Following a Freedom of Information request, in October last year Red Brick revealed that 82,000 social rented homes were likely to be ‘converted’ to the much more expensive ‘affordable rent’ regime in a desperate attempt to fund the Government’s flagship programme.
A new independent report on the affordable rent programme by Future of London shows that, at December 2012, there were 543 lettings of new build affordable rent homes in the Capital but 2,571 conversions from traditional social rent – nearly 5 conversions for every single new build home so far. It effectively means that these homes have had an imposed rent increase of 40-50%.
Because the Government stipulated that ‘affordable rent’ homes should be let on the same basis as ‘social rent’, the inevitable has happened: new tenants are even more reliant on housing benefit. Not only have social rented homes been hijacked but also the pain will be felt through increased housing benefit payments for many years to come. While Labour is busy developing policies to turn ‘benefits into bricks’, the Tories and LibDems are busy making the system ever more reliant on benefits.
The report shows that the ‘affordable rent’ homes are being let to tenants who are ‘on average, in greater poverty than existing social tenants’. This is in total contradiction to the many words of wisdom uttered by Iain Duncan Smith about ending benefit dependency and ‘making work pay’.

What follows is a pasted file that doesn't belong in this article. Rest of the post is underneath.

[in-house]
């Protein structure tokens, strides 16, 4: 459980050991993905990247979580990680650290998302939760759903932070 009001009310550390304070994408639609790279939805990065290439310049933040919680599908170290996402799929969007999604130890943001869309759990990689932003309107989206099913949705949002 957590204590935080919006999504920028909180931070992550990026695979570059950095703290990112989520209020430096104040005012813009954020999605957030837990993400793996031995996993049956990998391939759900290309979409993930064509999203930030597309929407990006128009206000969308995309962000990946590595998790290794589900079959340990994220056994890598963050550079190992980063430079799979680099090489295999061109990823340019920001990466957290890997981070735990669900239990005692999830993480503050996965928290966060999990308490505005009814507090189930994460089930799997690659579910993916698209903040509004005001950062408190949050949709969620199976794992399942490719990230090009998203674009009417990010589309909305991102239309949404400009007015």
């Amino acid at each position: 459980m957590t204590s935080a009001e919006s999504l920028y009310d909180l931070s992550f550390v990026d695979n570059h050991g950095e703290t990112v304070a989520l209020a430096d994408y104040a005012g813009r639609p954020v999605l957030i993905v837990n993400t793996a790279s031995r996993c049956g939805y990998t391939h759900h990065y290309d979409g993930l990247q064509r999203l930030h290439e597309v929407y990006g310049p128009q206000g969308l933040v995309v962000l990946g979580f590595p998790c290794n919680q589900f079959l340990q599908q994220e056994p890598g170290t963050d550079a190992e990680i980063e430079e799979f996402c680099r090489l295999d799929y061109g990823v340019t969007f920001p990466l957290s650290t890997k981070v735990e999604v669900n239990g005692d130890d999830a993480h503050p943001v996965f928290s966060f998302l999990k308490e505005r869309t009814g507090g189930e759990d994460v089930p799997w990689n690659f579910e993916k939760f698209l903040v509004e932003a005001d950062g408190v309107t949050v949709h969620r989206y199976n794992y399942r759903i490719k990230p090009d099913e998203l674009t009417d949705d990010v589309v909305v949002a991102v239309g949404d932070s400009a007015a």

In London, ‘affordable rent’ is the figleaf behind which Boris Johnson hides his housing policy. It seems likely, says the report, that the programme will deliver its aim of 16,000 homes, although the chances of this being achieved by 2015 as planned seem slim given that the programme is very heavily backloaded, with most homes being built in the final year.
The housing programme is not just about numbers, it matters what is being built and for whom, and at what cost. The ‘affordable rent’ programme is using up housing associations’ borrowing capacity, stretching their financial covenants, increasing risk, using up available land, creating an expensive product and undermining a cheaper model, and raising the benefit bill whilst intensifying the effect of poverty.
The report argues for changes post-2015, with effectively 2 different products: a higher rent, but still sub-market, regime for people in work as an alternative to private renting, and a programme delivering homes at social rent levels. This would take us back to the Livingstone London Plan regime which separately identified ‘social’ housing and ‘intermediate’ housing. Reinventing the wheel is sometimes the best thing to do.